Isene argues that Microsoft's ability to influence the standards process at the national level reflects fundamental problems in the standards process itself. In a blog entry, Isene outlines some of the problems that have emerged in countries where Microsoft allegedly manipulated standards approval bodies, including Norway, Sweden, Switzerland, Portugal, and Malaysia. "Even if this is the tip of an iceberg," writes Isene, "the examples should warrant a thorough examination of the national processes."

Isene's first suggested reform is establishing a clear process for national standards bodies. "The fact that ISO enforces no standard for national bodies opens the standardization process for manipulation or corruption," Isene argues. "I strongly urge ISO to adopt a strict policy for its members detailing the rules for how a national body shall determine its vote in ISO and that it enforces such policy vigorously." The JTC1 procedural directives already provide some guidance on the matter, but individual national standards bodies are given much latitude in choosing how they determine their vote.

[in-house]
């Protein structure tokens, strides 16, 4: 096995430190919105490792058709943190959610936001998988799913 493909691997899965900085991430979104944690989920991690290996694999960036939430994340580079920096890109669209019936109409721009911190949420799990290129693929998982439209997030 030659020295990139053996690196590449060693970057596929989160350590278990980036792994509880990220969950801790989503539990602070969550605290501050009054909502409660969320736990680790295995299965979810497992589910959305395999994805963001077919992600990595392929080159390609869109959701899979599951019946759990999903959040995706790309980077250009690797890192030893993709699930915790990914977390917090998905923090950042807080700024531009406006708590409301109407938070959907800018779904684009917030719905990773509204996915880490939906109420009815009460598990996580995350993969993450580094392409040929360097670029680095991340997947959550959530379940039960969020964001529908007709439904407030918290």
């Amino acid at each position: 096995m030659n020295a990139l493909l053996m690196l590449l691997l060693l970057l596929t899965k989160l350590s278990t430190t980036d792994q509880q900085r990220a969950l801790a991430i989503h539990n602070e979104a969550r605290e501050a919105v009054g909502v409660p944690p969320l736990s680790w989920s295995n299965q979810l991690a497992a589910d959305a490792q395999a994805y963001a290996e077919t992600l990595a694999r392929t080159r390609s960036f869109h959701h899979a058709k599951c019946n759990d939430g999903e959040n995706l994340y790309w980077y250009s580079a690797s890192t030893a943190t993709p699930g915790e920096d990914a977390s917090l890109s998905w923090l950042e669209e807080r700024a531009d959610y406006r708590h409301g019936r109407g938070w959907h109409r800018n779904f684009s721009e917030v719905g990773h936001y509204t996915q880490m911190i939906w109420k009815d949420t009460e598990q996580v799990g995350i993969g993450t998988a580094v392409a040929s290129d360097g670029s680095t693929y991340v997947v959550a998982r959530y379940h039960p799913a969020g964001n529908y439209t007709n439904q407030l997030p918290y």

The problem with mandating a consistent process for all ISO member countries is that countries have very different governmental structures and different industry dynamics. Allowing the national standards bodies to choose their own processes for determining their vote is probably necessary because no single process will work for all countries.

Isene also calls for reevaluating "the one country one vote principle." He implies that the vote of large countries—like China—should potentially carry more weight than the vote of small countries like Trinidad and Tobago, Columbia, and other latecomers.

Finally, Isene suggests that ISO "would greatly benefit from adopting the IETF requirement of two independent reference implementations for passing a standard." Obviously, this isn't applicable to all ISO standards (there are ISO standards for paper sizes, for instance), but it does make sense for technical formats and programming languages. Indeed, having support for a particular format in products created by two separate vendors before the format reaches the standards process would answer a lot of questions about the viability of the format as a standard. The question, however, is how complete the implementations would need to be before they count.